Himalayas history and geography page
The Himalayas are a mountain range in Asia separating the plains of the Indian subcontinent from the tibetan plateau. The Himalayan range is bordered on the northwest by the karakoram and hindukush ranges, on the north by the tibetan plateau, and on the south by the Indo-Gangetic Plain. Some of the world's major rivers, the Indus, the Ganges, and the Tsangpo-Brahmaputra, rise in the Himalayas, and their combined drainage basin is home to some 600 million people. The Himalayas have profoundly shaped the cultures of South Asia; many Himalayan peaks are sacred in Hinduism and Buddhism. Lifted by the subduction of the Indian tectonic plate under the Eurasian Plate, the Himalayan range runs, west-northwest to east-southeast, in an arc 2,400 kilometres long. Its western anchor, Nanga Parbat, lies just south of the northernmost bend of Indus river, its eastern anchor, Namcha Barwa, just west of the great bend of the Tsangpo river. The range varies in width from 400 kilometres in the west to 150 kilometres in the east.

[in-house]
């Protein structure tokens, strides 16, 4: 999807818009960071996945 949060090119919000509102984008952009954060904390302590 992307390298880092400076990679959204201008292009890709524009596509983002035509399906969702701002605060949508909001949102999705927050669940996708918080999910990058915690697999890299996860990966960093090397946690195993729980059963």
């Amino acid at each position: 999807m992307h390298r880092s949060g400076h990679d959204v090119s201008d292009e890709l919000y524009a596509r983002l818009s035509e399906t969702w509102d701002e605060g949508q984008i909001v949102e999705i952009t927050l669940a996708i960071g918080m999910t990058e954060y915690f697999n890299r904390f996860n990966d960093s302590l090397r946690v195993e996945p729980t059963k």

The Himalayan range is one of the youngest mountain ranges on the planet and consists mostly of uplifted sedimentary and metamorphic rock. According to the modern theory of plate tectonics, its formation is a result of a continental collision or orogeny along the convergent boundary between the Indo-Australian Plate and the Eurasian Plate. The Arakan Yoma highlands in Myanmar and the Andaman and Nicobar Islands in the Bay of Bengal were also formed as a result of this collision. During the Upper Cretaceous, about 70 million years ago, the north-moving Indo-Australian plate (which has subsequently broken into the Indian Plate and the Australian plate) was moving at about 15 cm per year. About 50 million years ago this fast moving Indo-Australian plate had completely closed the Tethys Ocean, the existence of which has been determined by sedimentary rocks settled on the ocean floor, and the volcanoes that fringed its edges. Since both plates were composed of low density continental crust, they were thrust faulted and folded into mountain ranges rather than subducting into the mantle along an oceanic trench. An often-cited fact used to illustrate this process is that the summit of Mount Everest is made of marine limestone from this ancient ocean. Today, the Indian plate continues to be driven horizontally at the Tibetan Plateau, which forces the plateau to continue to move upwards. The Indian plate is still moving at 67 mm per year, and over the next 10 million years it will travel about 1,500 km into Asia. About 20 mm per year of the India-Asia convergence is absorbed by thrusting along the Himalaya southern front. This leads to the Himalayas rising by about 5 mm per year, making them geologically active. The movement of the Indian plate into the Asian plate also makes this region seismically active, leading to earthquakes from time to time. During the last ice age, there was a connected ice stream of glaciers between Kangchenjunga in the east and Nanga Parbat in the west. In the west, the glaciers joined with the ice stream network in the Karakoram, and in the north, joined with the former Tibetan inland ice. To the south, outflow glaciers came to an end below an elevation of 3,300 to 6,600 ft. While the current valley glaciers of the Himalaya reach at most 20 to 32 kilometres in length, several of the main valley glaciers were 60 to 112 kilometres long during the ice age. The glacier snowline (the altitude where accumulation and ablation of a glacier are balanced) was about 4,590 to 5,450 ft lower than it is today. Thus the climate was at least 7.0 to 8.3 °C colder than it is today.